Should Global Strategy Return to Spheres of Influence?

Robert Kagan, in a dramatically titled article, “Backing into World War III,” is upset that Donald Trump is thinking of abandoning the foreign policy consensus of the last 70 years and conceding Russia’s sphere of influence or dominance of Ukraine, Poland, the Baltic Republics, Eastern and Central Europe and China’s influence or dominance of Asia, in both cases reducing or perhaps even closing off American trade and influence.

For the United States to accept a return to spheres of influence would not calm the international waters. It would merely return the world to the condition it was in at the end of the 19th century, with competing great powers clashing over inevitably intersecting and overlapping spheres.

These unsettled, disordered conditions produced the fertile ground for the two destructive world wars of the first half of the 20th century. The collapse of the British-dominated world order on the oceans, the disruption of the uneasy balance of power on the European continent as a powerful unified Germany took shape, and the rise of Japanese power in East Asia all contributed to a highly competitive international environment in which dissatisfied great powers took the opportunity to pursue their ambitions in the absence of any power or group of powers to unite in checking them.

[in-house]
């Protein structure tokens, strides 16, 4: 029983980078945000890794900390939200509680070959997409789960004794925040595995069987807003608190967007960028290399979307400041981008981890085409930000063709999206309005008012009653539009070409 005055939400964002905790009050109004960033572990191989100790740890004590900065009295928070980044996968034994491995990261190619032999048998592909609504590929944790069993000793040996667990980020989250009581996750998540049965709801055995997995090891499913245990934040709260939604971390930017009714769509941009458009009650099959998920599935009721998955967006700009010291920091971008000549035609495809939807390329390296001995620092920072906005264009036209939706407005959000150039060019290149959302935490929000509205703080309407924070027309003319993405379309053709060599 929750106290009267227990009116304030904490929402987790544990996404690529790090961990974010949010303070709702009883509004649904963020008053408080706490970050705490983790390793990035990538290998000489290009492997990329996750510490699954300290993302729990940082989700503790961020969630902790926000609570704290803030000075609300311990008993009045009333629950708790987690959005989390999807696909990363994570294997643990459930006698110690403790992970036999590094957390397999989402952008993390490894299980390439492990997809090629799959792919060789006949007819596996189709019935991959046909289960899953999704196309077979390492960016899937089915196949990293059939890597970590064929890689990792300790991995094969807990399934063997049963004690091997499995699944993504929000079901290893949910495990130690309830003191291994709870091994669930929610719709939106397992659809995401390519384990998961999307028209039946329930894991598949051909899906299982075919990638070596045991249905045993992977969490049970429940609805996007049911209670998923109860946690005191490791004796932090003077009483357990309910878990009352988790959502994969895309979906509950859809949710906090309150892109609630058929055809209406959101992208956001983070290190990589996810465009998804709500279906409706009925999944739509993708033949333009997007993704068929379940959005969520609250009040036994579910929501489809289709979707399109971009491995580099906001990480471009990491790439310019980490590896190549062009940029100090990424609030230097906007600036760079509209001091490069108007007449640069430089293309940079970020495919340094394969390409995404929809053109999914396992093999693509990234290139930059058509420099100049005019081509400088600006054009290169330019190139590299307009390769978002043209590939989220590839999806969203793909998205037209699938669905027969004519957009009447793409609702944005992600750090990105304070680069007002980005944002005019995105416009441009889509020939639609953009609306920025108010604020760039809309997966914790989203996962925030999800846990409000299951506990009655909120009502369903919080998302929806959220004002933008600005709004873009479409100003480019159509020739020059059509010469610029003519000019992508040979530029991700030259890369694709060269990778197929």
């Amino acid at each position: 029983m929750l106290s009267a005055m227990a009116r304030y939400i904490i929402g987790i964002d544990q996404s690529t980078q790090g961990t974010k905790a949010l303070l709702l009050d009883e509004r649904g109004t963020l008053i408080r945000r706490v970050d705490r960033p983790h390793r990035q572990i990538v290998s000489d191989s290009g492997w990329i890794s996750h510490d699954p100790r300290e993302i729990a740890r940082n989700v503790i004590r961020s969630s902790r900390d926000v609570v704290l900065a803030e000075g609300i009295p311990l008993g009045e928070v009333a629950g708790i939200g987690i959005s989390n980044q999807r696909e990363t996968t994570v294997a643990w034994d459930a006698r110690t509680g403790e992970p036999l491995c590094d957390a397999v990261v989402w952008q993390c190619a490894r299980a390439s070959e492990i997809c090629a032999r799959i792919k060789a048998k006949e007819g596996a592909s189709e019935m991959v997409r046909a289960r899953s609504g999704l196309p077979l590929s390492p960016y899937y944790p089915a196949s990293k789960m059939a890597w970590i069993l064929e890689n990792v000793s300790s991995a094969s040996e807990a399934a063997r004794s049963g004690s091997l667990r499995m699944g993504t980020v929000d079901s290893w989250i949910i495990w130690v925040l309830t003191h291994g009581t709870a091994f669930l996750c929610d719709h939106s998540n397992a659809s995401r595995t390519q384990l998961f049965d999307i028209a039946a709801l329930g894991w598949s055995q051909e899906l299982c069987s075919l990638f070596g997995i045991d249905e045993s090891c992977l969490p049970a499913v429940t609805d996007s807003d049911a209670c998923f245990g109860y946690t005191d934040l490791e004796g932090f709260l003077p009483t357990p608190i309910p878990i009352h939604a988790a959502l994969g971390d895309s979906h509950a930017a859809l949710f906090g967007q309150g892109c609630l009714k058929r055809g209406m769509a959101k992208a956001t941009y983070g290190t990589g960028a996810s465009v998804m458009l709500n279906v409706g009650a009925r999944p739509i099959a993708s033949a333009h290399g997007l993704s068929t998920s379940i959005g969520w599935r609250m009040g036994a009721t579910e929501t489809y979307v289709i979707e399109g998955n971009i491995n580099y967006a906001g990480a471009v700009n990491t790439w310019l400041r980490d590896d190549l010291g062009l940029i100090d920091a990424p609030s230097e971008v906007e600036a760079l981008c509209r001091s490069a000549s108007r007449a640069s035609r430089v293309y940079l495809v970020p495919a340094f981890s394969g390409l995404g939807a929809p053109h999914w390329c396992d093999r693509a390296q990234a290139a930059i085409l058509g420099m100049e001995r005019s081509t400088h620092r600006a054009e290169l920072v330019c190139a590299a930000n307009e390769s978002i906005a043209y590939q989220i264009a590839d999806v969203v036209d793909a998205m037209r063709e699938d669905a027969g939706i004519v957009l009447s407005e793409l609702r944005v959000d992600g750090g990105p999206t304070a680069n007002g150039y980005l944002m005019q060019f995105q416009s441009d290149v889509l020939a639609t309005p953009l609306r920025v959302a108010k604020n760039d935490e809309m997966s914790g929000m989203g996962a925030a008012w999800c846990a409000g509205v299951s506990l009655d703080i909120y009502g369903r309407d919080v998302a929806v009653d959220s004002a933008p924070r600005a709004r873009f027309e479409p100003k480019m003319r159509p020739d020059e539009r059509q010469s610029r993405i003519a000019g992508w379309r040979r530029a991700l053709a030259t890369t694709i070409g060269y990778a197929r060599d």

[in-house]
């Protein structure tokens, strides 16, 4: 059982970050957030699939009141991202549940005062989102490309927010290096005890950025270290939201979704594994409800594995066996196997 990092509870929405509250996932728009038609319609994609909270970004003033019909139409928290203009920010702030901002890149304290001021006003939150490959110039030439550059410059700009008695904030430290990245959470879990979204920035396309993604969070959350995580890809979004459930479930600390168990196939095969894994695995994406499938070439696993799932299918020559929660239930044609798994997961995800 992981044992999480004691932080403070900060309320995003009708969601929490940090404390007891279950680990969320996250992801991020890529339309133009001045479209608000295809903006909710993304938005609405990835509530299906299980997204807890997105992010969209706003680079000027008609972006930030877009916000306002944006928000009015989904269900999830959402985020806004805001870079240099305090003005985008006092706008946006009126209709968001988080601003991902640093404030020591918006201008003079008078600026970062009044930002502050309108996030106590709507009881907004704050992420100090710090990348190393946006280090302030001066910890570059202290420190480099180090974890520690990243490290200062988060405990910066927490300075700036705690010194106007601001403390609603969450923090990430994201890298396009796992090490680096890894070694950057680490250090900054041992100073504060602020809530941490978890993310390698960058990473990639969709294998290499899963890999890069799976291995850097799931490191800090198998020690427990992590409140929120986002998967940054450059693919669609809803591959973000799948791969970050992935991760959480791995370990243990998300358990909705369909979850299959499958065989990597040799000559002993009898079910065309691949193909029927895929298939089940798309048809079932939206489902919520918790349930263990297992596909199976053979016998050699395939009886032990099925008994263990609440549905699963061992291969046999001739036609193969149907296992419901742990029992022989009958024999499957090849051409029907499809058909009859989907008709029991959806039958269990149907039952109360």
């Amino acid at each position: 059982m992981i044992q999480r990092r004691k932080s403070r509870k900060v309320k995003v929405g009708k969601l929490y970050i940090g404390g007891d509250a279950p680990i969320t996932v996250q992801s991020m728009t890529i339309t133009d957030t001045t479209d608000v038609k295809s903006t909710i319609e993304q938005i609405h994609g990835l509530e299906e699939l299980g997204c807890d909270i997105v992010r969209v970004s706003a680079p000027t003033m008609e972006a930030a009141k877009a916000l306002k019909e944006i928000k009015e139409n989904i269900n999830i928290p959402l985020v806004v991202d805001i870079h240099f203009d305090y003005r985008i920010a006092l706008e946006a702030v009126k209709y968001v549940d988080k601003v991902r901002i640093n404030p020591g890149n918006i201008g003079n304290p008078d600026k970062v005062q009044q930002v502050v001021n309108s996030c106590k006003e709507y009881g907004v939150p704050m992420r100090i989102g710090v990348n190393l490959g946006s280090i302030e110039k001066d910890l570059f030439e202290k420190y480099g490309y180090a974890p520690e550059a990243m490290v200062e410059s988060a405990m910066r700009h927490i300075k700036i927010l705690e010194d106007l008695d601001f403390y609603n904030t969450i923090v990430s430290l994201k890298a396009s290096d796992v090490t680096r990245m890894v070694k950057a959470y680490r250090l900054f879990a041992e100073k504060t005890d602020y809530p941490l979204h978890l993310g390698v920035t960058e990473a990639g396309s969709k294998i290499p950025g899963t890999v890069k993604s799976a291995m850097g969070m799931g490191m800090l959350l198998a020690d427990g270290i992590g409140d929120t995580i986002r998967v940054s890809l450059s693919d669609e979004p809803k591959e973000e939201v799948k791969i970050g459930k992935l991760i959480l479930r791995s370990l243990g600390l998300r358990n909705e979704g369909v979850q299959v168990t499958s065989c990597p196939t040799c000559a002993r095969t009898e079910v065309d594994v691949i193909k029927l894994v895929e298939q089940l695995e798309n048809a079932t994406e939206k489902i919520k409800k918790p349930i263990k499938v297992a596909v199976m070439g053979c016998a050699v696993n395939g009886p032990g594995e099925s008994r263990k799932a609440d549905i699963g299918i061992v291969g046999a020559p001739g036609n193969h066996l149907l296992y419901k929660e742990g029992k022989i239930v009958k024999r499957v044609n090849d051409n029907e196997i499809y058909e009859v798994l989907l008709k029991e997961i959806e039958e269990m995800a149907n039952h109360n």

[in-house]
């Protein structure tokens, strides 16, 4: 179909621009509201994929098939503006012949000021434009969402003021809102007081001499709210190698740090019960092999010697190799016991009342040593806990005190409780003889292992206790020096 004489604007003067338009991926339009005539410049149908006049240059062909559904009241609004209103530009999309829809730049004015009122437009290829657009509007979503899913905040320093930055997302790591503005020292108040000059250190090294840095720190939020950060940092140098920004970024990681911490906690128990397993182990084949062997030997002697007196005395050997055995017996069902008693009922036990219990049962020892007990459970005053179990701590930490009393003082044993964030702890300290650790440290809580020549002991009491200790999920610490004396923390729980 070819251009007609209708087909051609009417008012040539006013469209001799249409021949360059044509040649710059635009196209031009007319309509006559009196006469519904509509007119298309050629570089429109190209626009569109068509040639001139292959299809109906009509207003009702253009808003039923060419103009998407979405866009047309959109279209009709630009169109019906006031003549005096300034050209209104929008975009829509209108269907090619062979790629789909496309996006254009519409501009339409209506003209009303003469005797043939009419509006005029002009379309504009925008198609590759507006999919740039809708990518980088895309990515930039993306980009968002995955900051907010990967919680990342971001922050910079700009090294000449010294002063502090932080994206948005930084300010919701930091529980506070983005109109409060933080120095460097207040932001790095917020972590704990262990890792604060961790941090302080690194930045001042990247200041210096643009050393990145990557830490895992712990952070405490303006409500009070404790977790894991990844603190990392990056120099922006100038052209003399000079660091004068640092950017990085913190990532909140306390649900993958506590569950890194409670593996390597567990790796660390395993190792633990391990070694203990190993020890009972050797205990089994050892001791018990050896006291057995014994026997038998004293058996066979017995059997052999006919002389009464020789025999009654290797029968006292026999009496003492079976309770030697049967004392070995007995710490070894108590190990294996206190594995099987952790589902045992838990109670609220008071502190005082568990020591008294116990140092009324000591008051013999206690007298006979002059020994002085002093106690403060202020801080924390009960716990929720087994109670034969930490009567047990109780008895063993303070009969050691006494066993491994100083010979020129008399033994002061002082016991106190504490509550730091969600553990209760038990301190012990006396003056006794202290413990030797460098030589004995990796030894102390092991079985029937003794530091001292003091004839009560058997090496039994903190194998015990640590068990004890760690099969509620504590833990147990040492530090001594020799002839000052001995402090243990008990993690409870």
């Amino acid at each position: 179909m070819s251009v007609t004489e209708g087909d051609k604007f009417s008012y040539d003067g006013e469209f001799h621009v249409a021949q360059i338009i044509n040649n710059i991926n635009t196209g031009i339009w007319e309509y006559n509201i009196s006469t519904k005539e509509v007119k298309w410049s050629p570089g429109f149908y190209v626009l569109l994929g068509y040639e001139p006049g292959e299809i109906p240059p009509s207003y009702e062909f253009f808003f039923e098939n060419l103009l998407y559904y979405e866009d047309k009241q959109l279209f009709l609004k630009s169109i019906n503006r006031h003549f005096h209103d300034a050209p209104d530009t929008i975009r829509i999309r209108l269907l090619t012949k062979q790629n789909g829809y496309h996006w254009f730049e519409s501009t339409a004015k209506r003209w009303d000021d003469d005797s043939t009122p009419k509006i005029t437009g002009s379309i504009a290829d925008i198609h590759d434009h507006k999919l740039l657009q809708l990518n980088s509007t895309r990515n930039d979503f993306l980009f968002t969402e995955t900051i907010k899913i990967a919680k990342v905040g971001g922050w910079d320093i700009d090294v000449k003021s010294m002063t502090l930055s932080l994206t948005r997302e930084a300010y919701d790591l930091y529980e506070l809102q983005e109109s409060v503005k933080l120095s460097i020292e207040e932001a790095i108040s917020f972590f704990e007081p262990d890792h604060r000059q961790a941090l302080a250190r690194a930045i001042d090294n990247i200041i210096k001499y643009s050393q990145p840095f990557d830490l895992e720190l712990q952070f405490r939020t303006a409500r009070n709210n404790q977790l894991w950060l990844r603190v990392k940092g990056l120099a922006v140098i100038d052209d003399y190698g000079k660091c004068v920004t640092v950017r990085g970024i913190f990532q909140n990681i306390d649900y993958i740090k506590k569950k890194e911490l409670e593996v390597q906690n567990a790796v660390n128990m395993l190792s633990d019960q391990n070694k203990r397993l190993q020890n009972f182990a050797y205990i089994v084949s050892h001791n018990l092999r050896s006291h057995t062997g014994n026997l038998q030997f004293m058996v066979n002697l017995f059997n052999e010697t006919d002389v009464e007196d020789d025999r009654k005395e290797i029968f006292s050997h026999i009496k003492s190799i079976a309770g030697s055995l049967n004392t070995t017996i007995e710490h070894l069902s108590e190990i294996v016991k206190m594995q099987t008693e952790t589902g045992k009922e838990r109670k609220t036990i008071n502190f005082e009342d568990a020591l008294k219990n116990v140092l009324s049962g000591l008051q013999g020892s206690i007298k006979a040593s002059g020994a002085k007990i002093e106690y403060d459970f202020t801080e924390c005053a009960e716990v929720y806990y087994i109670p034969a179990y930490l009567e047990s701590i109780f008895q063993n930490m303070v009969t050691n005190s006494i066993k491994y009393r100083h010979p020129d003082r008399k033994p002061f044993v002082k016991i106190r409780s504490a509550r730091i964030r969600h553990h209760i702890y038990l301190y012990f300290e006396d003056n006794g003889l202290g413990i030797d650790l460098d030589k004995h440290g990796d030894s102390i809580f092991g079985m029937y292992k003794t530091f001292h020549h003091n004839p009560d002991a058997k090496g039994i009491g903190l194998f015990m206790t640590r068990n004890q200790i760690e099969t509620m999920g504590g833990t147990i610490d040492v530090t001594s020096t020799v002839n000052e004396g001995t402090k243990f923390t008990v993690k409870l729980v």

The result was an unprecedented global calamity and death on an epic scale. It has been the great accomplishment of the U.S.-led world order in the 70 years since the end of World War II that this kind of competition has been held in check and great power conflicts have been avoided.

It will be more than a shame if Americans were to destroy what they created—and not because it was no longer possible to sustain but simply because they chose to stop trying.

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